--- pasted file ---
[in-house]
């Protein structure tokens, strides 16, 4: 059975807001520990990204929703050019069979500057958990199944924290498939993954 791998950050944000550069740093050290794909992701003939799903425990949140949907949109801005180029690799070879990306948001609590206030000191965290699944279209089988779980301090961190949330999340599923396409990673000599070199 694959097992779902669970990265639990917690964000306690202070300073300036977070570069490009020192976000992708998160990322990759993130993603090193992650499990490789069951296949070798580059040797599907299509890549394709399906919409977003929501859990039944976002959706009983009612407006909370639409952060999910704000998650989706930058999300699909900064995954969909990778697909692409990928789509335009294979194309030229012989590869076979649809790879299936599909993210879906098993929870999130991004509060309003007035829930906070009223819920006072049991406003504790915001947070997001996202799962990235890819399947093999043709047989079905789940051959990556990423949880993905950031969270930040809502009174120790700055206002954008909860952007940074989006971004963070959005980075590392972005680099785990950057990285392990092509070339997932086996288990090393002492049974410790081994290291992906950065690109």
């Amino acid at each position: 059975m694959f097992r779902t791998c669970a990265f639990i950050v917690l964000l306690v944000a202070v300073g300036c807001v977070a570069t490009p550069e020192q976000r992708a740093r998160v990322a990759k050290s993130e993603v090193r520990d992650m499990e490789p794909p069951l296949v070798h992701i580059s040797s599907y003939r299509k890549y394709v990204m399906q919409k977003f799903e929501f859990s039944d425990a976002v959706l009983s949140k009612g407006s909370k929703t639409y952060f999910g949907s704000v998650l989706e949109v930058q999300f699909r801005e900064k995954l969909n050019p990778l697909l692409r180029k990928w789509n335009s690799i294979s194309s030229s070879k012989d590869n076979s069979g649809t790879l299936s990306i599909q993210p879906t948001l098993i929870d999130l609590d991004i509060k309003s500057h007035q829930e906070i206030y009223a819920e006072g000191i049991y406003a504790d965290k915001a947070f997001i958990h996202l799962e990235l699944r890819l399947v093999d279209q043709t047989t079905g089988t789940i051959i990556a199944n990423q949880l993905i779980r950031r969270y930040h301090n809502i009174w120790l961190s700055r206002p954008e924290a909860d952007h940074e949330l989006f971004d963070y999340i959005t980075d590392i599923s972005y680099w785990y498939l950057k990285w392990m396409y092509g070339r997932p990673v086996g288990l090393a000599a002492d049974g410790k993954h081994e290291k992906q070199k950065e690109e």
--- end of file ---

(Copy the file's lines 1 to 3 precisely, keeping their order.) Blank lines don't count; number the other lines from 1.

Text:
[in-house]
């Protein structure tokens, strides 16, 4: 059975807001520990990204929703050019069979500057958990199944924290498939993954 791998950050944000550069740093050290794909992701003939799903425990949140949907949109801005180029690799070879990306948001609590206030000191965290699944279209089988779980301090961190949330999340599923396409990673000599070199 694959097992779902669970990265639990917690964000306690202070300073300036977070570069490009020192976000992708998160990322990759993130993603090193992650499990490789069951296949070798580059040797599907299509890549394709399906919409977003929501859990039944976002959706009983009612407006909370639409952060999910704000998650989706930058999300699909900064995954969909990778697909692409990928789509335009294979194309030229012989590869076979649809790879299936599909993210879906098993929870999130991004509060309003007035829930906070009223819920006072049991406003504790915001947070997001996202799962990235890819399947093999043709047989079905789940051959990556990423949880993905950031969270930040809502009174120790700055206002954008909860952007940074989006971004963070959005980075590392972005680099785990950057990285392990092509070339997932086996288990090393002492049974410790081994290291992906950065690109």
């Amino acid at each position: 059975m694959f097992r779902t791998c669970a990265f639990i950050v917690l964000l306690v944000a202070v300073g300036c807001v977070a570069t490009p550069e020192q976000r992708a740093r998160v990322a990759k050290s993130e993603v090193r520990d992650m499990e490789p794909p069951l296949v070798h992701i580059s040797s599907y003939r299509k890549y394709v990204m399906q919409k977003f799903e929501f859990s039944d425990a976002v959706l009983s949140k009612g407006s909370k929703t639409y952060f999910g949907s704000v998650l989706e949109v930058q999300f699909r801005e900064k995954l969909n050019p990778l697909l692409r180029k990928w789509n335009s690799i294979s194309s030229s070879k012989d590869n076979s069979g649809t790879l299936s990306i599909q993210p879906t948001l098993i929870d999130l609590d991004i509060k309003s500057h007035q829930e906070i206030y009223a819920e006072g000191i049991y406003a504790d965290k915001a947070f997001i958990h996202l799962e990235l699944r890819l399947v093999d279209q043709t047989t079905g089988t789940i051959i990556a199944n990423q949880l993905i779980r950031r969270y930040h301090n809502i009174w120790l961190s700055r206002p954008e924290a909860d952007h940074e949330l989006f971004d963070y999340i959005t980075d590392i599923s972005y680099w785990y498939l950057k990285w392990m396409y092509g070339r997932p990673v086996g288990l090393a000599a002492d049974g410790k993954h081994e290291k992906q070199k950065e690109e």